Equal Partners
by Roland Ezri

Equal Partners by Roland Ezri

Equal Partners

By Roland Ezri

"Women are the backbone of all societies. They do a substantial part of the work, and play a major role in raising the future generation yet they are largely powerless. The decisions that count are made by men and foisted upon women."

Writings by Roland Ezri

The Second Exodus – Canada – CCCV. New York (1 of 4)

On July 6, 1964, I boarded an El Al airplane that was taking me to my new life.  Before going to Canada, I stopped in New York for three days.  There was no question of visiting this fabled city, for I had neither the money nor the time.  My objective was to spend some time with relatives I had there:  uncle Joseph, aunt Esther, and their son Raymond; and to visit the 1964 New York`s World Fair.

(Both Joseph and Esther were not really my uncle and aunt; they both were the first cousins of my mother; but out of respect, I always referred to them as uncle and aunt)

Early on I have talked about those relatives; since I was now visiting them, and would in the future see them from time to time, a recapitulation is in order.

As a child, Joseph left a deep impression on me.  He was an amazing raconteur with a sense of humor that was second to none.  He was a connoisseur in food and drink; he could eat anything with a grace that cannot be taught; you`re either born with it, or you`re not.

He first married Alice and had three daughters with her:  Adrienne, Simone, and Mireille.  One day, as both were out, Alice started crossing the street and Joseph to his horror, noticed that a car was bearing down on her; he opened his mouth to warn her, but it was too late.

A grief-stricken Joseph was left with three young children; Adrienne the oldest was only 6.

When a door closes, another one opens; and through that door walked Esther, for us children she was the much-beloved tante Esterina.  Joseph and Esther had two children:  Claudie and Raymond.

When we all left Egypt, this branch of the family immigrated to the U.S.:  Joseph, Esther, Claudie, Raymond, Simone and her husband, and Mireille and her husband immigrated to the U.S.  The exception was Adrienne; together with her husband Victor, and their three young children, they went to Canada.  As we shall see, Adrienne and Victor proved invaluable to me during my early months in Canada.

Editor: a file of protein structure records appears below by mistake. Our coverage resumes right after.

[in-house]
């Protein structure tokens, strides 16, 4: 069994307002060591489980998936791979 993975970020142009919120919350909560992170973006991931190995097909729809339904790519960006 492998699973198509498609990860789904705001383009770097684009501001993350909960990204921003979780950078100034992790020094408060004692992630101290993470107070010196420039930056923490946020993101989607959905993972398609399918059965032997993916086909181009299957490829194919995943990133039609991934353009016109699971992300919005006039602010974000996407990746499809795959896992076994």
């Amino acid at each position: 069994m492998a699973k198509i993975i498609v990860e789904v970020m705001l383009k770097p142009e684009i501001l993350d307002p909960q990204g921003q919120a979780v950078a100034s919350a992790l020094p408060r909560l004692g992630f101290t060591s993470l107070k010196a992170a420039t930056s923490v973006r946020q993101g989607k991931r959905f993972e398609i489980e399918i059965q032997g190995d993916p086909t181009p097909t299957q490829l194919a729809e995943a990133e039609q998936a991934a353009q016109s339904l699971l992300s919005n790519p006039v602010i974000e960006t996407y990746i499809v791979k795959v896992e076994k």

I am now in a taxi who is trying to figure out where Blake Street in Brooklyn is.  After questioning many people, and calling his headquarters, he eventually takes me to my destination.

It was a grand reunion of course; we haven`t seen each other in many years; indeed, since we went in different directions, we were destined to never meet again; but my immigration to Canada changed all that.

I should mention that Claudie having been married, I was received by the remaining members of the family:  Esther, Joseph, and Raymond (we mostly called him by his nickname of Rèmi).

During supper, our conversation revolved about what happened during the years we were separated.  I had a lot of questions and so did they.  However, it soon became obvious that we were never going to catch up on seven years in one night.  I would be there for two full days, time enough to get the highlights of our respective lives during those years.

Therefore, while enjoying our desserts, we settled down to watch television.  For me this was a treat for I had no television in Israel.  Two small issues presented themselves:  My somewhat limited English and the fact that the programs were interrupted in the middle to show advertising.

For me, it was heresy to interrupt an ongoing program!  In my only exposure to television in Italy, there was advertising only at the beginning and at the end of a program.

Rèmi advised me that first of all these breaks were called commercials; that they were not numerous; and that they were the only source of revenue for the station, for television was free.  If they were shown at the beginning and at the end only, people would ignore them.  What did assuage me was that during those lulls, Rèmi filled the gaps that resulted from my limited English.  Whatever the case, the family found my reaction amusing.

We retired early; for, on the following day, Joseph had to go to work, Rèmi (a university student) had to attend his classes, and finally, I was exhausted after my long voyage.

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